2011-04-06
BERSAMIN, J.
NHA's stance might be correct under the pronouncement in Neypes v. Court of Appeals,[12] where the Court has allowed a fresh period of 15 days within which an aggrieved party may file the notice of appeal in the RTC, reckoned from the receipt of the order denying said party's motion for new trial or motion for reconsideration. Although Neypes has been intended to standardize the appeal periods under the Rules of Court, and has been applied retroactively in some cases due to its being a dictum on remedial law, the pronouncement could not now benefit NHA considering that the issue of whether or not the RTC had been guilty of grave abuse of discretion - the precise subject matter of its petition for certiorari - should be determined on the basis of the rules and jurispaidence then prevailing.
2011-02-09
BRION, J.
On November 16, 2005, the petitioner filed a notice of appeal with the RTC, alleging that pursuant to our ruling in Neypes v. Court of Appeals,[5] she had a "fresh period" of 15 days from November 3, 2005, the receipt of the denial of her motion for new trial, or up to November 18, 2005, within which to file a notice of appeal.[6]
2010-08-11
MENDOZA, J.
The right to appeal is not a natural right. It is also not part of due process. It is merely a statutory privilege and may be exercised only in the manner and in accordance with the provisions of law. Thus, one who seeks to avail of the right to appeal must comply with the requirements of the Rules. Failure to do so often leads to the loss of the right to appeal.[22]
2010-06-29
CARPIO MORALES, J.
Invoking the rule enunciated by this Court in the 2005 case of Neypes, et al. v. Court of Appeals, et al.,[9] petitioner argued in her motion for reconsideration of RD Sampulna's October 16, 2007 Order that she still had a fresh period of fifteen days from her receipt on September 12, 2007 of copy of the September 6, 2007 Order denying her motion for reconsideration of the June 19, 2007 Decision of the RD or until September 27, 2007.  Her motion was denied by Order[10] of November 28, 2007.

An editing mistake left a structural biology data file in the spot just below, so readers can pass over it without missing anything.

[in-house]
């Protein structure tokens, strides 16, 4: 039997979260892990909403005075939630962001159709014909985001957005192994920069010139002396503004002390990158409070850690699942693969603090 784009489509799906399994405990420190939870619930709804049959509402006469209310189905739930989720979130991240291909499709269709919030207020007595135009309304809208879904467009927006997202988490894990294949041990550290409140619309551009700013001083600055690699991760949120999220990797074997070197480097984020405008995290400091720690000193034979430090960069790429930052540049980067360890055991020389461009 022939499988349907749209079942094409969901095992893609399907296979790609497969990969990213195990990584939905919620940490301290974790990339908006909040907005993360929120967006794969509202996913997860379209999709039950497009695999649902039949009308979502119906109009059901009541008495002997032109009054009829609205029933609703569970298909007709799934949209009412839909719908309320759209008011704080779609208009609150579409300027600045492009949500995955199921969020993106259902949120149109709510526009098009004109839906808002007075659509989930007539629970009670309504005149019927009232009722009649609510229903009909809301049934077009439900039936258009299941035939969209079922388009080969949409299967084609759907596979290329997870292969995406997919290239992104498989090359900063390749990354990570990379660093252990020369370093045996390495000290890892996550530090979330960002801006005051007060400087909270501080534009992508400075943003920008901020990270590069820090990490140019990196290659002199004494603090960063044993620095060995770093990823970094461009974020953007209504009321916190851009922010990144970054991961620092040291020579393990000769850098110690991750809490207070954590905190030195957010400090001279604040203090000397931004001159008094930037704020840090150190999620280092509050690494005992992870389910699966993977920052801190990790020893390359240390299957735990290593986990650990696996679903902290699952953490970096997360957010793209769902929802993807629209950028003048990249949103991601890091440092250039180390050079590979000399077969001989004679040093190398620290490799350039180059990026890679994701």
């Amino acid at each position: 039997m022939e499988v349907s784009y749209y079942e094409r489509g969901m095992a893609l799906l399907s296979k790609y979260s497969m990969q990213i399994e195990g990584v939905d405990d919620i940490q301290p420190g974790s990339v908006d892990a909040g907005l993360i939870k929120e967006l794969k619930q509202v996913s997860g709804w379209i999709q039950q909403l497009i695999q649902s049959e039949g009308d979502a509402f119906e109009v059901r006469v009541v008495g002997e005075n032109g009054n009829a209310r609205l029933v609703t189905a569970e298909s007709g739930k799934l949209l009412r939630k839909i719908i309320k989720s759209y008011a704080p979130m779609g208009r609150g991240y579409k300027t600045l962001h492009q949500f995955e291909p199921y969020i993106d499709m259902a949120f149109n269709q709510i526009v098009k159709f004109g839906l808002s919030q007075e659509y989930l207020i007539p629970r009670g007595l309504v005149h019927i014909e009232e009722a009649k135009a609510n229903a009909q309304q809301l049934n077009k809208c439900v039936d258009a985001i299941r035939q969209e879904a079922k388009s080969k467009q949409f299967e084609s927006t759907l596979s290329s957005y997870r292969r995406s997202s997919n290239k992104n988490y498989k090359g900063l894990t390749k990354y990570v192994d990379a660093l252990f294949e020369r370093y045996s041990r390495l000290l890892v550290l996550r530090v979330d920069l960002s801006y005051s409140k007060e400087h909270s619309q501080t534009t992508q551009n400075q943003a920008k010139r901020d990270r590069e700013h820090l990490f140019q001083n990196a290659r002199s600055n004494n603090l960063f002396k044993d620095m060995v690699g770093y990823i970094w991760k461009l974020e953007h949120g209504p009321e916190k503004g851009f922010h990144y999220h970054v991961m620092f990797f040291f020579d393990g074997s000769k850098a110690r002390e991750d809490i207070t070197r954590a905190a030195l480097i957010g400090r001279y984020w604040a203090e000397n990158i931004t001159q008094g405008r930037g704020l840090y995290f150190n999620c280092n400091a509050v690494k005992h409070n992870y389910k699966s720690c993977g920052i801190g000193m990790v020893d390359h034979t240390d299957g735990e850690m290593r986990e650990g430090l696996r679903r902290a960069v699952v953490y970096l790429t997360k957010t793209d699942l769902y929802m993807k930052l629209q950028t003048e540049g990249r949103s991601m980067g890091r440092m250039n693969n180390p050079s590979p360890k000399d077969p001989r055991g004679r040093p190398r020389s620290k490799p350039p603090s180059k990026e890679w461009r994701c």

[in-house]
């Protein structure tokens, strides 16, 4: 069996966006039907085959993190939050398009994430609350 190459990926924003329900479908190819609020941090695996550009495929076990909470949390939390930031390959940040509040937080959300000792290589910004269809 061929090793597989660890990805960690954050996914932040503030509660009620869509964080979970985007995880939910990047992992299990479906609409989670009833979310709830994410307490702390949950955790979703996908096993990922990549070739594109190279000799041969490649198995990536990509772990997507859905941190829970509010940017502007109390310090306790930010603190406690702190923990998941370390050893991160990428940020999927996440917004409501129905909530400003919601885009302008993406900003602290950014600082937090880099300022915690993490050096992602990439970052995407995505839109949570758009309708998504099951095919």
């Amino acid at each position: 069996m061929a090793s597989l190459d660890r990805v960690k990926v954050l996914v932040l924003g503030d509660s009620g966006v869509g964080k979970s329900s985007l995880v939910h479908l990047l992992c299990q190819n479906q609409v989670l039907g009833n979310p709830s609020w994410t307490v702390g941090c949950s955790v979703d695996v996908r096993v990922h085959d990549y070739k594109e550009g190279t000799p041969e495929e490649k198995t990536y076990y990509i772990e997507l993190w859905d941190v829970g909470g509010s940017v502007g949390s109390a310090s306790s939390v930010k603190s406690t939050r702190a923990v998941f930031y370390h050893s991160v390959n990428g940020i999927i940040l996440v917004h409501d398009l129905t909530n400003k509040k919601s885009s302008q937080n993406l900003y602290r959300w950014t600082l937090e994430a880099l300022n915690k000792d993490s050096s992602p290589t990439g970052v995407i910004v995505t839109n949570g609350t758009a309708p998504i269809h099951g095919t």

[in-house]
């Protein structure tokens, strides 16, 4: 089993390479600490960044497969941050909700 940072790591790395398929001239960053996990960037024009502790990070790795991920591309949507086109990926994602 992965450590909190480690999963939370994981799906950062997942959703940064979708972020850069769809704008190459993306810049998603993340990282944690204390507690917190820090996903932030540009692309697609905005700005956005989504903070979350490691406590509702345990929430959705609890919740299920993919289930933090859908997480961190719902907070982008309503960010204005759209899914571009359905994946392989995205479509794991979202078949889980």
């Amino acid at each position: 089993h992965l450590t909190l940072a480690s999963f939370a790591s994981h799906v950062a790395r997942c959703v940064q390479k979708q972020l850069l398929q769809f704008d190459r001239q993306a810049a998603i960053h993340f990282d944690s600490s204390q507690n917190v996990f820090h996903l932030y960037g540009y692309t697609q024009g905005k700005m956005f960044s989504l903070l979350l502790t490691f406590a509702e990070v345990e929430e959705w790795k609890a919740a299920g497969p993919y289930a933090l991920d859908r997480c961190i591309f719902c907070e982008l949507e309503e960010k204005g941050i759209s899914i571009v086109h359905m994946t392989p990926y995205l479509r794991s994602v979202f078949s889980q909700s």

2010-04-05
LEONARDO-DE CASTRO, J.
In accordance with Section 3, Rule 41[63] of the Rules of Court, an ordinary appeal of a judgment by the RTC shall be taken within fifteen (15) days from notice of the judgment or final order appealed from. Said period shall be interrupted by a timely motion for new trial or reconsideration. In Neypes v. Court of Appeals,[64] the Court had the occasion to clarify the rule regarding the period within which an appeal may be taken should a motion for new trial or reconsideration be filed. Thus: To standardize the appeal periods provided in the Rules and to afford litigants fair opportunity to appeal their cases, the Court deems it practical to allow a fresh period of 15 days within which to file the notice of appeal in the Regional Trial Court, counted from receipt of the order dismissing a motion for a new trial or motion for reconsideration.
2009-09-16
VELASCO JR., J.
On May 4, 2007, the CA issued the assailed Resolution granting the prayer for the issuance of a TRO. In issuing the TRO, the CA ruled that the Notice of Appeal was filed within the reglementary period provided by the Rules of Court applying the "fresh rule period" enunciated by this Court in Neypes v. Court of Appeals[15] as reiterated in Sumaway v. Union Bank.[16]
2009-08-25
CHICO-NAZARIO, J.
Furthermore, the RTC Decision dated 30 August 2007, assailed in this Petition, had long become final and executory. Violeta filed a Motion for Reconsideration thereof, but the RTC denied the same in an Order dated 8 November 2007. The records of the case reveal that Violeta received a copy of the 8 November 2007 Order on 3 December 2007. Thus, Violeta had 15 days[30] from said date of receipt, or until 18 December 2007, to file a Notice of Appeal. Violeta filed a Notice of Appeal only on 20 May 2008, more than five months after receipt of the RTC Order dated 8 November 2007 denying her Motion for Reconsideration.
2009-08-19
PERALTA, J.
As early as 2005, the Court categorically declared in Neypes v. Court of Appeals[5] that by virtue of the power of the Supreme Court to amend, repeal and create new procedural rules in all courts, the Court is allowing a fresh period of 15 days within which to file a notice of appeal in the RTC, counted from receipt of the order dismissing or denying a motion for new trial or motion for reconsideration. This would standardize the appeal periods provided in the Rules and do away with the confusion as to when the 15-day appeal period should be counted. Thus, the Court stated: To recapitulate, a party-litigant may either file his notice of appeal within 15 days from receipt of the Regional Trial Court's decision or file it within 15 days from receipt of the order (the "final order") denying his motion for new trial or motion for reconsideration. Obviously, the new 15-day period may be availed of only if either motion is filed; otherwise, the decision becomes final and executory after the lapse of the original appeal period provided in Rule 41, Section 3.[6]
2009-07-23
PERALTA, J.